Wednesday night I was down to the Distillery Jazz Festival, in the Distillery Historic District, in downtown Toronto. This area is such an excellent venue for this type of event, with restaurants, galleries and all kinds of great event space. I went specifically to see two performances, the Love Orchestra, of whom I have spoken, and what was billed as Love Mechaniques. Both performances were excellent — I may be a little biased, they’re friends of mine, but the responses I heard from others were equally complimentary.

The first performance I saw was the Love Orchestra in an innovative performance which incorporated the modern dance of the lovely Ming Hon (aka Aqua-Fuschia Citrus). Ming began the performance with a pantomime of opening a gift, which turned out to be a small electronic saxophone player. Ming started the sax man and began to imitate his movements. Once the sax man stopped, Ming shrugged her shoulders and the band began.

The Love Orchestra is comprised of Joel Joseph (sax/keys), Mark Cashion (bass), Rob Ritchie (guitar/effects) and Tim Shia (percussion) — Shia is pronounced more like Shaw than like Shee-a. They performed at their standard level of excellence, providing perfect accompaniment to Ming’s dance. Ming took a break for a moment, allowing the band to perform a couple of numbers on their own, one of which being the original composition Crowy or Glowy.

Ming returned with an experimental, improvisational number where the band members were blindfolded in an attempt to isolate their performance from Ming’s. The blindfolds were comical glasses, the big, bug-eye, the Groucho Marx eyebrows/nose/moustache, the “nerd” Coke-bottle bottoms, and the ever-popular eyeballs-on-springs. She removed the blindfolds from the band members one at a time, allowing their performance then to be influenced by her movements. The effect was quite compelling, even though I did not get the impression that the blindfolds altered the performance.

The next two groups I saw were less than sensational. Again, I was biased towards my friends’ performances. The first was by accident, the Love Orchestra were moving their equipment into Tankhouse 9 for their 2nd performance and I tagged along. The group that was in Tankhouse 9 at the time was Mr. Something Something (really, that’s their name). The program described them as: “World-funk dance contraption oriented with socially conscious lyrics and a positive message…” Well, I could hear the “world” and “funk” influences, but unfortunately I didn’t quite catch the lyrics or message. They sounded good and had some good energy, the alto sax was a little too prominent, but good nonetheless.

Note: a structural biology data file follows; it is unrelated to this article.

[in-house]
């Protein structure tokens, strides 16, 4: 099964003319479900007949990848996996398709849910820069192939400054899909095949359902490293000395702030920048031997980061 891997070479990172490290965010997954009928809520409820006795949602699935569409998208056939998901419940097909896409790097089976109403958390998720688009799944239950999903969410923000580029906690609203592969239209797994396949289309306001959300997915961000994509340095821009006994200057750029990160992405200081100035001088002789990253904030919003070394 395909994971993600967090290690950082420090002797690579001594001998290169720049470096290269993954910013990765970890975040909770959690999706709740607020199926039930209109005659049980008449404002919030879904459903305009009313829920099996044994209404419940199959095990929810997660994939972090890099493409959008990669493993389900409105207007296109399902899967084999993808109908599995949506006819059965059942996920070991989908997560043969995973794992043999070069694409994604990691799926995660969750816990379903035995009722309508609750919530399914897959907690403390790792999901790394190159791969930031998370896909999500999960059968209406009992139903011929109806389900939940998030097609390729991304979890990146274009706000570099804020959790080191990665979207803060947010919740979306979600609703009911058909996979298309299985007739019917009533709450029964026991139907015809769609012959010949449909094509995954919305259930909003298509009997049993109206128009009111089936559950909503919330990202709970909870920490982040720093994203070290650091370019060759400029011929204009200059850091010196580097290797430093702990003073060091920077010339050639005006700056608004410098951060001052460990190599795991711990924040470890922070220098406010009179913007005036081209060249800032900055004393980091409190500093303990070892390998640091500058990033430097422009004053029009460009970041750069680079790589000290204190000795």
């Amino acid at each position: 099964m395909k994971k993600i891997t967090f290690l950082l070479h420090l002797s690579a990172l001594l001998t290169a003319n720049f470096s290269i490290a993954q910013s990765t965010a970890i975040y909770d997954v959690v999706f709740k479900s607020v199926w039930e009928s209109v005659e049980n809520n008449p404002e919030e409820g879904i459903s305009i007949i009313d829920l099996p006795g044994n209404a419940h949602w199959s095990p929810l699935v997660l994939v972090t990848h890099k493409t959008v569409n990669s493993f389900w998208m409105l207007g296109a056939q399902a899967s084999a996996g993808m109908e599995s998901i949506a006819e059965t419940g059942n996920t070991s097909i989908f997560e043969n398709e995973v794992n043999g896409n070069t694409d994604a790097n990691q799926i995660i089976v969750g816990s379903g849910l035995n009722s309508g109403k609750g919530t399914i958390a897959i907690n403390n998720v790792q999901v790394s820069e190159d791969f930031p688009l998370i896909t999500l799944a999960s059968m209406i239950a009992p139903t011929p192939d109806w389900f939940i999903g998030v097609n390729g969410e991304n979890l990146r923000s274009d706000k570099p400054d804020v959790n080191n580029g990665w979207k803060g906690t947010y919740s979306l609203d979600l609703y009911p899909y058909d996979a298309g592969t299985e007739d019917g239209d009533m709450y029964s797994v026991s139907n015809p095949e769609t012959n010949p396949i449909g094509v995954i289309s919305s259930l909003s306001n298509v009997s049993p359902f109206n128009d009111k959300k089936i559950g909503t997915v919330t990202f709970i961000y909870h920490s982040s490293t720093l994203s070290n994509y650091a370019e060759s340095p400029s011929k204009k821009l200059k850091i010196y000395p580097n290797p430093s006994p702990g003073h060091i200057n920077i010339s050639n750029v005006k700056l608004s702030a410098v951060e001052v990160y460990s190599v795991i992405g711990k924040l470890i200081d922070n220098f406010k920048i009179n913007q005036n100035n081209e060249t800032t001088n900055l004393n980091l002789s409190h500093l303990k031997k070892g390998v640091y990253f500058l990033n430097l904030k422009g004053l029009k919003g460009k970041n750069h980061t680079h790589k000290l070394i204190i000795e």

The other group was Indus Mingus. They sounded good and as far as I could tell were playing original material. They were billed as “Original hard-hitting jazz compositions with a South-East Asian twist”. I listened hard and then conferred with my well-jazz-educated friends and the conclusion was that the “South-East Asian twist” was the sax player, who may have been Asian. The rest of the group was white like vanilla pudding. Again, the band was good and had good energy, and they had a well-balanced sound.

Whew, this is getting long, but we’ve come to the last, and definitely not least, performance, the Love Mechaniques. The line-up was sufficiently different from the Love Orchestra to merit a different name, replacing Mark Cashion with Gordon Mowat on bass (definitely not due to talent, perhaps simple acoustics or esthetics) and adding Greg DeDenus on piano. The opening number was an original by guitarist Rob Ritchie (I didn’t catch the name of the tune), and was followed by the highlight of my evening, Howie Shia’s collection of short films, Sometimes Things Go Wrong At The Lounge Supreme.

What a fantastic show. The score was performed live by the Love Mechaniques (and written by drummer Tim Shia) and blended so perfecty into the story that the band disappeared and the music remained. The short films fit so excellently together that I really didn’t realize that I was watching five different stories, but just one multi-faceted story. And, I’ll be honest, I can only mention 4 and I know Howie will be upset with me for not remembering or being sufficiently moved to remember the fifth. We have the heroine of the story who is poisoned, dies and returns to life after an after-death vision; the man so consumed by his cyclical problem of falling into holes that he leaves his wife; the 2 girls with the superbly original, innovative and supremely fascinating storytelling; and, finally, the love triangle resulting in a fight resulting in an unexpected ending. Again, sorry, Howwie, I don’t remember the fifth story. The imagery and storytelling within the films is spectacular, and the animation is exquisitely detailed yet abstract and unique. Most of the performers in the films were in the audience and happily congratulated Howie on the finished product.

I will finish by saying that those of you who haven’t gotten out to some live jazz performances, you really should. And keep an open mind all the time, I know you may not get what you expect, but you’ll definitely get your money’s worth.